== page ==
Questions from Theists: How Did You Become an Atheist?

Question: How did you become an atheist?


Many atheists are ex-theists, with brilliant deconversion stories, such as this one. However, I am not one of them, and I have no such interesting story. Here is my dull non-story.

I never became an atheist. Becoming an atheist requires making a transition from being a theist. Since children are born atheists, i.e., they are born free from any theistic beliefs until such beliefs are inculcated into them, any theist had to become a theist, making a transition from her or his starting point as an atheist. I never became a theist. and so I never became an atheist, once again. I simply started as an atheist, and remained one.

My parents were not religious, and religious belief was simply not a part of my toddler years. My first encounter with religion came from my neighbors, when I was around three or four. I was living in an apartment building in Santa Monica, and one of the neighbors was a little girl named Amber, whom I often played with. One day, Amber’s family took me with them to church / Sunday school. I don’t know why or how my parents agreed to this, but somehow that’s what happened.

When I got to church, they told me some of the typical Christian stuff — about how there was an invisible, all-powerful man who lived in the sky who created everyone and everything; and how I and everyone else was born bad because Adam and Eve ate the fruit of the Tree of Knowledge when a talking snake tempted them; and God’s son died for my badness and then rose from the dead; and Jesus’s blood would wash me clean if I accepted him; and so on. And even at that age, first I thought these people were joking with me; then I thought they were lying to me; then I thought they were crazy. Even as a preschooler, I was amazed that they were so unable to tell make-believe from reality, stunned that they did not understand these were just tall tales.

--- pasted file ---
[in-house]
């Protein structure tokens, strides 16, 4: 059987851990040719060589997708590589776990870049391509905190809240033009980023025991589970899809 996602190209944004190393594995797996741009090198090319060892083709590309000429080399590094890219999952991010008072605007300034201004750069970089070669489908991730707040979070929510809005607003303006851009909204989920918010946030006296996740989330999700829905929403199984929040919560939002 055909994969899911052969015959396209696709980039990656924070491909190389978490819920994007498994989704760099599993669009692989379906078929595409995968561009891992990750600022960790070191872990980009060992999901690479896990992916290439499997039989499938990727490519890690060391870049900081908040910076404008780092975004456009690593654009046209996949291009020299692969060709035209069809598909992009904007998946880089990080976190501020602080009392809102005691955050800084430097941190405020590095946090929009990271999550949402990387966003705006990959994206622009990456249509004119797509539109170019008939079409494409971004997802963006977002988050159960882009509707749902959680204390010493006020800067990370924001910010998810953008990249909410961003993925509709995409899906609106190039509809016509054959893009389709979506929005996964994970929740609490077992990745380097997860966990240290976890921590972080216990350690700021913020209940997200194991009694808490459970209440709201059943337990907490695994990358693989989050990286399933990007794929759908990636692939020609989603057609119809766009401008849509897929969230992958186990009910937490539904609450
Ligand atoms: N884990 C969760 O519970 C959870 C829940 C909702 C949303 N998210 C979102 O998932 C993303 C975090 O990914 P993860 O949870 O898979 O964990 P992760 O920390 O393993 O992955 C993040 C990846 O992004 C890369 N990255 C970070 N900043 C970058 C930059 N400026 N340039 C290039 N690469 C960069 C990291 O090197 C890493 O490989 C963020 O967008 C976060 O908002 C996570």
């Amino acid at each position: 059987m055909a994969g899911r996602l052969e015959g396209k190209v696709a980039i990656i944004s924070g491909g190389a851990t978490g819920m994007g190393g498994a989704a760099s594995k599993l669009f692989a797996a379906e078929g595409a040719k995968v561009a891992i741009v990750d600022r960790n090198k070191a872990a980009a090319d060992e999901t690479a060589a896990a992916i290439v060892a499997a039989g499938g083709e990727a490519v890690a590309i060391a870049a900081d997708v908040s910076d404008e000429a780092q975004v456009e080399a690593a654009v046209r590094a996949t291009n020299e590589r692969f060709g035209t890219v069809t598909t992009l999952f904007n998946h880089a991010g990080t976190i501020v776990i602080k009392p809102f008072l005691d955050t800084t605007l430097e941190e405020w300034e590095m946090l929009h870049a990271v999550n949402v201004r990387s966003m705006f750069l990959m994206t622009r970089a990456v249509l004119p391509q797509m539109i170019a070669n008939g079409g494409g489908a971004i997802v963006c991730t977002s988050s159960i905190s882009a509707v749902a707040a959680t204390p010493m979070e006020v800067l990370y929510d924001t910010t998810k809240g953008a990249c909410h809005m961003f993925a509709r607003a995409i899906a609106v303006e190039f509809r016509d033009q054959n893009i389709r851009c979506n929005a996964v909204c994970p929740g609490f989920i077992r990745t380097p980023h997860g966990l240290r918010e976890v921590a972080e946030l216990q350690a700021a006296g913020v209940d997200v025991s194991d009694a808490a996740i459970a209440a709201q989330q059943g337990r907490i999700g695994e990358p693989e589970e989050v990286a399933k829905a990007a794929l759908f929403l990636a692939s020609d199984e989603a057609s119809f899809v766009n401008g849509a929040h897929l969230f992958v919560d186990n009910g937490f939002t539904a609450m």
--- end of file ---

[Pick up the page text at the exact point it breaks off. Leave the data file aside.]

As I got older, I encountered ever more people who were progressively more insistent about their beliefs in invisible, all-powerful overlords who controlled everything, and who demanded my conviction, praise, submission, and and servitude. I became more aware that what these people told me didn’t add up, and more acutely cognizant that they couldn’t substantiate any of it in the slightest, and more attuned to how distasteful I found the underlying premises and the implications.

My parents sent me to Hebrew school. I disliked it, and found it unproductive.

Eventually, I started to approach the age where people in my life wanted me to be bar mitzvahed. I refused, because I did not believe. The rabbi at my Hebrew school repeatedly took me aside and told me I had to do this. He asked me to promise him. I refused. I eventually quit Hebrew school. My parents hired a private Hebrew and Judaism tutor named Bruce. That went nowhere. My Pa’sMa and Pa’sPa accused me of just being rebellious, and asked me why I always had to be so difficult. My Ma’sMa let me know there would be good rewards if I got bar mitzvahed, like my brother had received. But I still refused, because I didn’t believe in the doctrines. I never got bar mitzvahed, to most everyone’s minor disappointment.

As I grew up, I came to see ever more of the negatives associated with religions, and how much they outweighed the purported positives of religions. I saw the harm religions did to some of the people close to me, and the harm religions did to people all over the world. I’ve been an open nonbeliever and outspoken critic of religions since my adolescence or earlier, and now I’m using this blog as my platform.